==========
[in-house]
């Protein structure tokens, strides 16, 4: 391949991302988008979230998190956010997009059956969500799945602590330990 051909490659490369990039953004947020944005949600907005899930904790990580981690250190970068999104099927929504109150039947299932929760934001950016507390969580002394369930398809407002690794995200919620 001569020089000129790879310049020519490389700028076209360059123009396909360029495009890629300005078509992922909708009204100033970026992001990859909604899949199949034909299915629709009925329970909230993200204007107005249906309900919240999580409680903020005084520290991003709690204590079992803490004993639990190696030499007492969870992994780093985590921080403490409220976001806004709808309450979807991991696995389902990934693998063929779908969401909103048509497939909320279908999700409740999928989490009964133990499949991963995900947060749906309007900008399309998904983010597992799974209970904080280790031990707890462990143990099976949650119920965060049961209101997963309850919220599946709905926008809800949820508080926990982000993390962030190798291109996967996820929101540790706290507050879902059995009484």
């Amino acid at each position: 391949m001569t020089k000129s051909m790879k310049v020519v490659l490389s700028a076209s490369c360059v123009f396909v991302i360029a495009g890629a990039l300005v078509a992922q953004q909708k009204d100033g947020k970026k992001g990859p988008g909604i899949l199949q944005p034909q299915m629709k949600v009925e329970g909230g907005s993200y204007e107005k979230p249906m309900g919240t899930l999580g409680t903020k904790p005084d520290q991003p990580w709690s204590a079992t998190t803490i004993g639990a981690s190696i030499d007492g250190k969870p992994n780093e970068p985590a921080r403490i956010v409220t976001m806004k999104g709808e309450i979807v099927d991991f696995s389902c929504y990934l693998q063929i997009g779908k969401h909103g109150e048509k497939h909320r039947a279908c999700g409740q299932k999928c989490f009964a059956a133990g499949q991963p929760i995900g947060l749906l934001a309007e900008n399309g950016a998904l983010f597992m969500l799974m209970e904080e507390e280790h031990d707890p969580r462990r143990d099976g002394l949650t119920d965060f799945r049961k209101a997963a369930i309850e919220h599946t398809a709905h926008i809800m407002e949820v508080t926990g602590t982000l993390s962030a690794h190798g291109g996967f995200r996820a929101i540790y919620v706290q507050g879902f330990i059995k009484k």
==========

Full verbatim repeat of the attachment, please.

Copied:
[in-house]
């Protein structure tokens, strides 16, 4: 391949991302988008979230998190956010997009059956969500799945602590330990 051909490659490369990039953004947020944005949600907005899930904790990580981690250190970068999104099927929504109150039947299932929760934001950016507390969580002394369930398809407002690794995200919620 001569020089000129790879310049020519490389700028076209360059123009396909360029495009890629300005078509992922909708009204100033970026992001990859909604899949199949034909299915629709009925329970909230993200204007107005249906309900919240999580409680903020005084520290991003709690204590079992803490004993639990190696030499007492969870992994780093985590921080403490409220976001806004709808309450979807991991696995389902990934693998063929779908969401909103048509497939909320279908999700409740999928989490009964133990499949991963995900947060749906309007900008399309998904983010597992799974209970904080280790031990707890462990143990099976949650119920965060049961209101997963309850919220599946709905926008809800949820508080926990982000993390962030190798291109996967996820929101540790706290507050879902059995009484």
């Amino acid at each position: 391949m001569t020089k000129s051909m790879k310049v020519v490659l490389s700028a076209s490369c360059v123009f396909v991302i360029a495009g890629a990039l300005v078509a992922q953004q909708k009204d100033g947020k970026k992001g990859p988008g909604i899949l199949q944005p034909q299915m629709k949600v009925e329970g909230g907005s993200y204007e107005k979230p249906m309900g919240t899930l999580g409680t903020k904790p005084d520290q991003p990580w709690s204590a079992t998190t803490i004993g639990a981690s190696i030499d007492g250190k969870p992994n780093e970068p985590a921080r403490i956010v409220t976001m806004k999104g709808e309450i979807v099927d991991f696995s389902c929504y990934l693998q063929i997009g779908k969401h909103g109150e048509k497939h909320r039947a279908c999700g409740q299932k999928c989490f009964a059956a133990g499949q991963p929760i995900g947060l749906l934001a309007e900008n399309g950016a998904l983010f597992m969500l799974m209970e904080e507390e280790h031990d707890p969580r462990r143990d099976g002394l949650t119920d965060f799945r049961k209101a997963a369930i309850e919220h599946t398809a709905h926008i809800m407002e949820v508080t926990g602590t982000l993390s962030a690794h190798g291109g996967f995200r996820a929101i540790y919620v706290q507050g879902f330990i059995k009484k």